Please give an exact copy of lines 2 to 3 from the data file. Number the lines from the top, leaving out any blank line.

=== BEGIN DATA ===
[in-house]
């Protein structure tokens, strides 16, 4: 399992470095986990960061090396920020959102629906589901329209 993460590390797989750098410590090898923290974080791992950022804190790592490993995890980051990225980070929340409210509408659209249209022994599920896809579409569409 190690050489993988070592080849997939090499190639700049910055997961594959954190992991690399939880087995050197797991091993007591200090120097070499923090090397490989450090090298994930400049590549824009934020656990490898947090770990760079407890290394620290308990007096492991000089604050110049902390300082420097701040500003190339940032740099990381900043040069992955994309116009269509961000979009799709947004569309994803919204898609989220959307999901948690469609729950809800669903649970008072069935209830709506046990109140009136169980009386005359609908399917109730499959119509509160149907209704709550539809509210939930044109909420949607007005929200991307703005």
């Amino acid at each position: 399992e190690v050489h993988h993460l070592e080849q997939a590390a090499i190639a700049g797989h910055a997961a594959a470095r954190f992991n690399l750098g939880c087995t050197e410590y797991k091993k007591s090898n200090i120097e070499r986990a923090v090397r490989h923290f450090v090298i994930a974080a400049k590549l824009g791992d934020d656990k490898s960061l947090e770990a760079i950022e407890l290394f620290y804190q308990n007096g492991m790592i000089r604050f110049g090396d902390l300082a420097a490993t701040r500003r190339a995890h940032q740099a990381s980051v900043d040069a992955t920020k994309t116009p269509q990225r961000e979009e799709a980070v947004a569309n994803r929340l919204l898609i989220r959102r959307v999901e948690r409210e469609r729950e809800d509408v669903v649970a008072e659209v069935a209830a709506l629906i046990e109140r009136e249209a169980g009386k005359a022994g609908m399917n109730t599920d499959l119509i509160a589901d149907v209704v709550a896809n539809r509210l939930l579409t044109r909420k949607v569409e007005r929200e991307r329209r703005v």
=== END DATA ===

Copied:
């Protein structure tokens, strides 16, 4: 399992470095986990960061090396920020959102629906589901329209 993460590390797989750098410590090898923290974080791992950022804190790592490993995890980051990225980070929340409210509408659209249209022994599920896809579409569409 190690050489993988070592080849997939090499190639700049910055997961594959954190992991690399939880087995050197797991091993007591200090120097070499923090090397490989450090090298994930400049590549824009934020656990490898947090770990760079407890290394620290308990007096492991000089604050110049902390300082420097701040500003190339940032740099990381900043040069992955994309116009269509961000979009799709947004569309994803919204898609989220959307999901948690469609729950809800669903649970008072069935209830709506046990109140009136169980009386005359609908399917109730499959119509509160149907209704709550539809509210939930044109909420949607007005929200991307703005």
């Amino acid at each position: 399992e190690v050489h993988h993460l070592e080849q997939a590390a090499i190639a700049g797989h910055a997961a594959a470095r954190f992991n690399l750098g939880c087995t050197e410590y797991k091993k007591s090898n200090i120097e070499r986990a923090v090397r490989h923290f450090v090298i994930a974080a400049k590549l824009g791992d934020d656990k490898s960061l947090e770990a760079i950022e407890l290394f620290y804190q308990n007096g492991m790592i000089r604050f110049g090396d902390l300082a420097a490993t701040r500003r190339a995890h940032q740099a990381s980051v900043d040069a992955t920020k994309t116009p269509q990225r961000e979009e799709a980070v947004a569309n994803r929340l919204l898609i989220r959102r959307v999901e948690r409210e469609r729950e809800d509408v669903v649970a008072e659209v069935a209830a709506l629906i046990e109140r009136e249209a169980g009386k005359a022994g609908m399917n109730t599920d499959l119509i509160a589901d149907v209704v709550a896809n539809r509210l939930l579409t044109r909420k949607v569409e007005r929200e991307r329209r703005v």